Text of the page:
Vitamin D eases winter depression
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Does vitamin D help with winter depression? Every time I tan, I seem to feel less depressed. Does tanning help?
Vitamin D may play a role in seasonal affective disorder (including winter depression), which typically occurs when vitamin D levels are lower.
The “vitamin D winter” occurs at latitudes north of 34 degrees (for those of us who live north of Tennessee).
The safest, cheapest, and most practical means of increasing vitamin D levels is by taking an over-the-counter supplement daily under your health care provider’s or pharmacist’s direction.
In a 2010 study published in the “Annals of Long Term Care,” people with winter depression receiving daily vitamin D oral tablets significantly improved compared with patients receiving bright light therapy, and the higher the vitamin D blood levels, the less the winter depression.
Vitamin D is obtained primarily by skin exposure to ultraviolet B light, which stimulates the manufacturing of the active version of vitamin D.
Fifteen minutes of skin exposure to sunlight is capable of manufacturing up to 20,000 international units of vitamin D daily, whereas sitting in a sunny glassed-in area produces almost no vitamin D, as glass absorbs most of the ultraviolet B rays.
Vitamin D skin production is decreased by the more northern latitudes, winter months, the use of sunscreens, darker skin pigmentation, cloudy days and wearing clothing. Furthermore, as we age, our skin thins and the potential to produce vitamin D decreases by 75 percent by age 70.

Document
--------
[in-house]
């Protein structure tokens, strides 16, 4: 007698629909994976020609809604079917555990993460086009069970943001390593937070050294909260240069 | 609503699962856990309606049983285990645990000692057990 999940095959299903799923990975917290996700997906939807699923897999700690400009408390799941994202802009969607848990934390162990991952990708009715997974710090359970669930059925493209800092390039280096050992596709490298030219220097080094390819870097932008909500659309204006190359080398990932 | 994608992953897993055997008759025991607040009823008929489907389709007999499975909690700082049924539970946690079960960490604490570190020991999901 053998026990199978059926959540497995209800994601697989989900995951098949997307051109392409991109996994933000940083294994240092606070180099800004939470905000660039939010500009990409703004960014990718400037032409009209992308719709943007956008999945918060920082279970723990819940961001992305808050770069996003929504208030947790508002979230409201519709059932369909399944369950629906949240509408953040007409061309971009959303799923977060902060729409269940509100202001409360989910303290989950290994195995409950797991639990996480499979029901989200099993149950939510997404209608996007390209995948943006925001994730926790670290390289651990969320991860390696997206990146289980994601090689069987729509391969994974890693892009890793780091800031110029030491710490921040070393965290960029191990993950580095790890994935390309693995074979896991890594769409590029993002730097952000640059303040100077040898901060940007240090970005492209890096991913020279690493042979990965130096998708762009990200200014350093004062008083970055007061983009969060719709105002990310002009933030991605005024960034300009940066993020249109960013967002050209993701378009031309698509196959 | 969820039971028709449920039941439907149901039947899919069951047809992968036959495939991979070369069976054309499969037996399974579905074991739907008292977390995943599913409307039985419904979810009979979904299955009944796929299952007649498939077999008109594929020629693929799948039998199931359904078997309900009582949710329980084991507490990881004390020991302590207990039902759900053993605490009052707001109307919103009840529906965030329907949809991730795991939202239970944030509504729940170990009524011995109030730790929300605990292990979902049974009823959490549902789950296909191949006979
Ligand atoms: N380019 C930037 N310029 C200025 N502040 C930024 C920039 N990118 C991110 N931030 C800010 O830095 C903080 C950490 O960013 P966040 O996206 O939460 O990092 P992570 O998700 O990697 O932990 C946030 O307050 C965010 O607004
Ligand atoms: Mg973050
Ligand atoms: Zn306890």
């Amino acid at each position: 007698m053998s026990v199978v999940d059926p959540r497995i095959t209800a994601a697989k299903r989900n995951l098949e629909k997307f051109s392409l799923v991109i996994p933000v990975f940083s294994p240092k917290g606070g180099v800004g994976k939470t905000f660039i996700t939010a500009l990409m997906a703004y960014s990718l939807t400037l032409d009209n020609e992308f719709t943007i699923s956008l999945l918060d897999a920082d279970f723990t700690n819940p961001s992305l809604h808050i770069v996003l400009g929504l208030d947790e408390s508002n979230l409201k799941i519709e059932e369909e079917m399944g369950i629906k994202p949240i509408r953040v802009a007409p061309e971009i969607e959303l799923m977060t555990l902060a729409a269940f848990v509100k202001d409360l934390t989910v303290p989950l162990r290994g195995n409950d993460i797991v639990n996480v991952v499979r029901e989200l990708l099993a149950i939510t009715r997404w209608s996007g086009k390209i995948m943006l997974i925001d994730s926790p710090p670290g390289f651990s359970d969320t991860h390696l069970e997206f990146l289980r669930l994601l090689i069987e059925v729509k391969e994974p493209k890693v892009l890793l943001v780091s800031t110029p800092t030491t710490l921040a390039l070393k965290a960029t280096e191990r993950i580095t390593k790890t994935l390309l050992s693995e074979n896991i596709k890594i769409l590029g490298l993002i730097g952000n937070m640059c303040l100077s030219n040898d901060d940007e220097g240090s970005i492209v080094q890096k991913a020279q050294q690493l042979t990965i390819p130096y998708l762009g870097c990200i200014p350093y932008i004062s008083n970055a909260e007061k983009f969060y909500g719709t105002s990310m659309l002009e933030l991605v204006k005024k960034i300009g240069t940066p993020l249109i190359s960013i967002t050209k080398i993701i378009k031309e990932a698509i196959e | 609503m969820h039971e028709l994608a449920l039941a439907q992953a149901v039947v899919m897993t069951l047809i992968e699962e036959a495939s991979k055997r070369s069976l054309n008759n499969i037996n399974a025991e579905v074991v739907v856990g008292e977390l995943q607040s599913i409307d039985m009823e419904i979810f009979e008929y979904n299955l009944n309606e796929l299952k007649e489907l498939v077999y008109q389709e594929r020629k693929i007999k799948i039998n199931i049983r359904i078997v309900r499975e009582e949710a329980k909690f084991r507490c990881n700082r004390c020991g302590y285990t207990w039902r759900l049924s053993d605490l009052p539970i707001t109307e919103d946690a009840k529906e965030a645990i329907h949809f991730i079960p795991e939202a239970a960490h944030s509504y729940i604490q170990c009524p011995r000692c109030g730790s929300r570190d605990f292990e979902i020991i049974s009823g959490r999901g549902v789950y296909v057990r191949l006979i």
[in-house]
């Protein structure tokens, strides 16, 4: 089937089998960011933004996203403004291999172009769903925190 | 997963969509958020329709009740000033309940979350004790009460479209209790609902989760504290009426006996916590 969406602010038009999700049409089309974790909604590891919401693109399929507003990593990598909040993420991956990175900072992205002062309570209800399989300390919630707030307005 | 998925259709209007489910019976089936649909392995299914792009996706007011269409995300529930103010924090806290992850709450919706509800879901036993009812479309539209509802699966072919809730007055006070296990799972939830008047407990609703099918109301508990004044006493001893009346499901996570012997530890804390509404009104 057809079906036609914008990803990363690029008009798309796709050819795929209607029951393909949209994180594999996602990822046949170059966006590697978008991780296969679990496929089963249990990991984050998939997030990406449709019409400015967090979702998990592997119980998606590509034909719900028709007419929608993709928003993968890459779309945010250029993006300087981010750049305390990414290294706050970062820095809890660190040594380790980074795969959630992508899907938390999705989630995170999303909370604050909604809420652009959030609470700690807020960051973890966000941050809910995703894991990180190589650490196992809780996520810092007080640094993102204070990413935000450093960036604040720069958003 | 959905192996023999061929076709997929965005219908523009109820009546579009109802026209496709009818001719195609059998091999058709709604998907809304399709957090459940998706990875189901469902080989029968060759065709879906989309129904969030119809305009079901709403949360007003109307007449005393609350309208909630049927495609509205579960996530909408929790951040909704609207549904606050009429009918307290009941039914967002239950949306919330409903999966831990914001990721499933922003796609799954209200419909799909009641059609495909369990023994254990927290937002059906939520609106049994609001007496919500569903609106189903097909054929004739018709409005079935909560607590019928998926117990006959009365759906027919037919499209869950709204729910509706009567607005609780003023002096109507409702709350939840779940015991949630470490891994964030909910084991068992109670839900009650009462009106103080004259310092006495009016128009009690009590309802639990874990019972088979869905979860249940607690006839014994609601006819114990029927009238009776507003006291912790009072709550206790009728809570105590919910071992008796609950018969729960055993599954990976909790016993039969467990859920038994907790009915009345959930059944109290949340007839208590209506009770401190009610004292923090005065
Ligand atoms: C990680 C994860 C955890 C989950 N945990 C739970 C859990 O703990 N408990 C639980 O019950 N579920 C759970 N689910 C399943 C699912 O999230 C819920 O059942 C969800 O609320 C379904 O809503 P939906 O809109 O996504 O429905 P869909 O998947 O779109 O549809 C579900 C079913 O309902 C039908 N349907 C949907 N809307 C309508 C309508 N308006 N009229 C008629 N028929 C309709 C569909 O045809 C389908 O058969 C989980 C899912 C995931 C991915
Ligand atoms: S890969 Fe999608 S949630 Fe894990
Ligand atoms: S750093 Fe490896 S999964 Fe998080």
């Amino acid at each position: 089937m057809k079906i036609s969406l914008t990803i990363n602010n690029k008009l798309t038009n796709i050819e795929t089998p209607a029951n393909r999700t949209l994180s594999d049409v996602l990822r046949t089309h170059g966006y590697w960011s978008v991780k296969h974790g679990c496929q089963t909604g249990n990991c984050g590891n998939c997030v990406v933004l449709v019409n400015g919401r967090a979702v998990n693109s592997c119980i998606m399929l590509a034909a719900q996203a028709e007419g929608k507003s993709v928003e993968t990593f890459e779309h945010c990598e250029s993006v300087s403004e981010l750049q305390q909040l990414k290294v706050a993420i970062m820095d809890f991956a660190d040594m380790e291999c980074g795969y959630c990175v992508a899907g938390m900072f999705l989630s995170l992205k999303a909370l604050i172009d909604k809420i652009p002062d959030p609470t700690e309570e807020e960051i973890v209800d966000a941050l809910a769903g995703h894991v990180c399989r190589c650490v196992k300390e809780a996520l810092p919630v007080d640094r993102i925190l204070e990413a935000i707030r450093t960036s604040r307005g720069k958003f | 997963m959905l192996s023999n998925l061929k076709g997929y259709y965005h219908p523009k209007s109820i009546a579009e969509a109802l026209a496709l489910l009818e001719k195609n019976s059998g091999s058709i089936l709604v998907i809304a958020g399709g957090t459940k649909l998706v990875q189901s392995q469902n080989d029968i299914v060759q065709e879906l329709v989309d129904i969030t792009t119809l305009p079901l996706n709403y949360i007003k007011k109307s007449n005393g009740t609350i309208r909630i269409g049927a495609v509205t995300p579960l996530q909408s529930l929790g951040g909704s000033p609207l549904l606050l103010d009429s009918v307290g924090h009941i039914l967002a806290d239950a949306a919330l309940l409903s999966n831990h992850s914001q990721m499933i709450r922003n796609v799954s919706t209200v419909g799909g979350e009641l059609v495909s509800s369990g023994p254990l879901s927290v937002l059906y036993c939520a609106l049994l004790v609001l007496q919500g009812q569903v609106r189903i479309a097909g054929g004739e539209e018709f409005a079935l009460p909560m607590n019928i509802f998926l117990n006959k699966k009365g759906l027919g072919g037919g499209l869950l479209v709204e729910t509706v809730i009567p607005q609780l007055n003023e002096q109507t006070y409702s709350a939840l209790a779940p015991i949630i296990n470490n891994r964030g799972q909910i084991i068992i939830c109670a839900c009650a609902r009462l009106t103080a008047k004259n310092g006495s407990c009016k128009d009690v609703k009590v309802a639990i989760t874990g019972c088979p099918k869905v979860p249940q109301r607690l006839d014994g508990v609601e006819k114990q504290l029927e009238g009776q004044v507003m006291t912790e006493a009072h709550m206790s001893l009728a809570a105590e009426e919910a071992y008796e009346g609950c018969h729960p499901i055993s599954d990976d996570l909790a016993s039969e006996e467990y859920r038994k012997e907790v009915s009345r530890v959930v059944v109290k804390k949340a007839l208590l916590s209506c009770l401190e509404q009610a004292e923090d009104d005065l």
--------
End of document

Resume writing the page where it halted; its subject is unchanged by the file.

Generally, vitamin D blood levels of at least 50 ng/mL is ideal. For patients with insufficient vitamin D blood levels of 21 ng/mL to 29 ng/mL, oral supplementation with vitamin D doses between 1,000 IU and 2,000 IU is often adequate.
The amount that the vitamin D serum levels will increase is difficult to predict due to differences in absorption and breakdown, but it has been estimated that a daily supplementation of 1,000 IU of vitamin D will raise blood levels by about 10 ng/mL.
For those who are more deficient in vitamin D, weekly doses of 50,000 IU weekly for eight weeks is often given, followed by 1,000 to 2,000 IU daily.
Vitamin D levels may be rechecked in about three months due to the wide variability in response to oral supplementation.
Tanning beds also help to maintain the necessary level of Vitamin D during the winter months. Modest exposure to tanning beds may be adequate to increase vitamin D. However, with UVB exposure, there is concern about increasing the risk of developing skin cancers, tanning in moderation is the key to mental and physical health.
The presence of vitamin D receptors in the memory and emotional centers of the brain and vitamin D’s anti-oxidative effects may contribute to the relationship between low vitamin D levels and other conditions, such as Alzheimer’s disease, Parkinson’s disease and schizophrenia.
Adequate levels of this vitamin provide a cost-effective means of improving our mental health, especially during our winters.
Dr. Jay Fawver